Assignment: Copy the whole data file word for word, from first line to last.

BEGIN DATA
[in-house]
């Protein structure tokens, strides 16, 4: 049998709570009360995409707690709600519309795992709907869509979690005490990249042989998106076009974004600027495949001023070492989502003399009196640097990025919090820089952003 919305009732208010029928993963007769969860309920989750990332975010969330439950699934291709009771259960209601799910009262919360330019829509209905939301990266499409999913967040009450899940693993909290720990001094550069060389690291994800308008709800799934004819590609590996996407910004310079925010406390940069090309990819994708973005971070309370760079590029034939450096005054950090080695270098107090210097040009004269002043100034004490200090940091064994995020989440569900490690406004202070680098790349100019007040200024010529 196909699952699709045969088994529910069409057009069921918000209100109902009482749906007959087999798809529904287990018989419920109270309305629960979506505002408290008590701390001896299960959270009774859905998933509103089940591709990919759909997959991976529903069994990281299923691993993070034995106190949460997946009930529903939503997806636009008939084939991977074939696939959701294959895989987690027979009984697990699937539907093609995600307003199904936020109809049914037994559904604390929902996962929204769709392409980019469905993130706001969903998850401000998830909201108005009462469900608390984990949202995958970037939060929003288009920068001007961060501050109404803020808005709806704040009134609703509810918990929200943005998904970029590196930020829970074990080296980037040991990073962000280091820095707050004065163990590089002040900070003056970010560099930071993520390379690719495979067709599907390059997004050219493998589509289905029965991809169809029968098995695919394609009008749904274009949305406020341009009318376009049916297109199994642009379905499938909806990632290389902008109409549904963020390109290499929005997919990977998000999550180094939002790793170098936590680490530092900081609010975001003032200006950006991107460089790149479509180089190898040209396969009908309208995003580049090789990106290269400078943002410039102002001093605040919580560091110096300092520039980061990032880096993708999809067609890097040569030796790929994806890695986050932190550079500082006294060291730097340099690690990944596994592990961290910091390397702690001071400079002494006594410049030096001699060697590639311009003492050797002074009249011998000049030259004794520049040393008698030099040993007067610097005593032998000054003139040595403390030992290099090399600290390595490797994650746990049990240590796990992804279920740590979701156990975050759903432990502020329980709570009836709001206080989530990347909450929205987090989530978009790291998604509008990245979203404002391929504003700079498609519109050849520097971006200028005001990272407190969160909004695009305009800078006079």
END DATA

[in-house]
């Protein structure tokens, strides 16, 4: 049998709570009360995409707690709600519309795992709907869509979690005490990249042989998106076009974004600027495949001023070492989502003399009196640097990025919090820089952003 919305009732208010029928993963007769969860309920989750990332975010969330439950699934291709009771259960209601799910009262919360330019829509209905939301990266499409999913967040009450899940693993909290720990001094550069060389690291994800308008709800799934004819590609590996996407910004310079925010406390940069090309990819994708973005971070309370760079590029034939450096005054950090080695270098107090210097040009004269002043100034004490200090940091064994995020989440569900490690406004202070680098790349100019007040200024010529 196909699952699709045969088994529910069409057009069921918000209100109902009482749906007959087999798809529904287990018989419920109270309305629960979506505002408290008590701390001896299960959270009774859905998933509103089940591709990919759909997959991976529903069994990281299923691993993070034995106190949460997946009930529903939503997806636009008939084939991977074939696939959701294959895989987690027979009984697990699937539907093609995600307003199904936020109809049914037994559904604390929902996962929204769709392409980019469905993130706001969903998850401000998830909201108005009462469900608390984990949202995958970037939060929003288009920068001007961060501050109404803020808005709806704040009134609703509810918990929200943005998904970029590196930020829970074990080296980037040991990073962000280091820095707050004065163990590089002040900070003056970010560099930071993520390379690719495979067709599907390059997004050219493998589509289905029965991809169809029968098995695919394609009008749904274009949305406020341009009318376009049916297109199994642009379905499938909806990632290389902008109409549904963020390109290499929005997919990977998000999550180094939002790793170098936590680490530092900081609010975001003032200006950006991107460089790149479509180089190898040209396969009908309208995003580049090789990106290269400078943002410039102002001093605040919580560091110096300092520039980061990032880096993708999809067609890097040569030796790929994806890695986050932190550079500082006294060291730097340099690690990944596994592990961290910091390397702690001071400079002494006594410049030096001699060697590639311009003492050797002074009249011998000049030259004794520049040393008698030099040993007067610097005593032998000054003139040595403390030992290099090399600290390595490797994650746990049990240590796990992804279920740590979701156990975050759903432990502020329980709570009836709001206080989530990347909450929205987090989530978009790291998604509008990245979203404002391929504003700079498609519109050849520097971006200028005001990272407190969160909004695009305009800078006079």